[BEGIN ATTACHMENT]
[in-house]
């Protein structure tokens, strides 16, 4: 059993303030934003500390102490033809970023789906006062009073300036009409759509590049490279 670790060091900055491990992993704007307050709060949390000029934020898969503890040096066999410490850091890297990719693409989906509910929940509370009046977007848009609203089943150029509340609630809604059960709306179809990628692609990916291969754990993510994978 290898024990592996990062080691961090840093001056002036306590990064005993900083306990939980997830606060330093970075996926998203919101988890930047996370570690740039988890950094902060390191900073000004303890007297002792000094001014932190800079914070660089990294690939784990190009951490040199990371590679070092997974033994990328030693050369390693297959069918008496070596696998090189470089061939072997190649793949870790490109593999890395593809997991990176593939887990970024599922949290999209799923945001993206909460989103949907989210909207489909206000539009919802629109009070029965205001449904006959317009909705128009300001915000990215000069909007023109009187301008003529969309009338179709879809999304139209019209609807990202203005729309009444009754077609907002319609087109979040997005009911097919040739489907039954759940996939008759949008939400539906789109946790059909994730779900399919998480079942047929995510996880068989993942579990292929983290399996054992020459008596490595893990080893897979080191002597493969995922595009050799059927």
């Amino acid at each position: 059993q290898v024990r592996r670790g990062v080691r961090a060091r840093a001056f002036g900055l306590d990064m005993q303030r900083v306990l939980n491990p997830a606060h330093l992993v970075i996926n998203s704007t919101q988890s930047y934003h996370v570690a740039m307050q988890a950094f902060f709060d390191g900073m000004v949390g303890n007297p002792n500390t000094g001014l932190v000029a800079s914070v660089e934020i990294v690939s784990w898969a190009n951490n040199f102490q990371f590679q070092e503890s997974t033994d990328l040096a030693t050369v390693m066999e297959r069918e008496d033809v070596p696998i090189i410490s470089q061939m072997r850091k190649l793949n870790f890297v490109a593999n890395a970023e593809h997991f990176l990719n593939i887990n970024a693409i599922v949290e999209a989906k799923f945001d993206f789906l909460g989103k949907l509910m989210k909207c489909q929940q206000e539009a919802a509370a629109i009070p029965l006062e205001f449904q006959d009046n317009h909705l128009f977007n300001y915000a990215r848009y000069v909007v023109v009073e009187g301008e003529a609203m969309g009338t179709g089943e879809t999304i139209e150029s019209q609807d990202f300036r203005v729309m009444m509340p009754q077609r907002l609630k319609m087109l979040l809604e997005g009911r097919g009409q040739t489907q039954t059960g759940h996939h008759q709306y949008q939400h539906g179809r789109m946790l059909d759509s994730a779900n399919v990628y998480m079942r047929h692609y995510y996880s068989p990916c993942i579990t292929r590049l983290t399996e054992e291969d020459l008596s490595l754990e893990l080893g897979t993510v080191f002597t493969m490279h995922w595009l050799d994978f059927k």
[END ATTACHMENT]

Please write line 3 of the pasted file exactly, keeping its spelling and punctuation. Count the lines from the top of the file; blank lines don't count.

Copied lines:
């Amino acid at each position: 059993q290898v024990r592996r670790g990062v080691r961090a060091r840093a001056f002036g900055l306590d990064m005993q303030r900083v306990l939980n491990p997830a606060h330093l992993v970075i996926n998203s704007t919101q988890s930047y934003h996370v570690a740039m307050q988890a950094f902060f709060d390191g900073m000004v949390g303890n007297p002792n500390t000094g001014l932190v000029a800079s914070v660089e934020i990294v690939s784990w898969a190009n951490n040199f102490q990371f590679q070092e503890s997974t033994d990328l040096a030693t050369v390693m066999e297959r069918e008496d033809v070596p696998i090189i410490s470089q061939m072997r850091k190649l793949n870790f890297v490109a593999n890395a970023e593809h997991f990176l990719n593939i887990n970024a693409i599922v949290e999209a989906k799923f945001d993206f789906l909460g989103k949907l509910m989210k909207c489909q929940q206000e539009a919802a509370a629109i009070p029965l006062e205001f449904q006959d009046n317009h909705l128009f977007n300001y915000a990215r848009y000069v909007v023109v009073e009187g301008e003529a609203m969309g009338t179709g089943e879809t999304i139209e150029s019209q609807d990202f300036r203005v729309m009444m509340p009754q077609r907002l609630k319609m087109l979040l809604e997005g009911r097919g009409q040739t489907q039954t059960g759940h996939h008759q709306y949008q939400h539906g179809r789109m946790l059909d759509s994730a779900n399919v990628y998480m079942r047929h692609y995510y996880s068989p990916c993942i579990t292929r590049l983290t399996e054992e291969d020459l008596s490595l754990e893990l080893g897979t993510v080191f002597t493969m490279h995922w595009l050799d994978f059927k």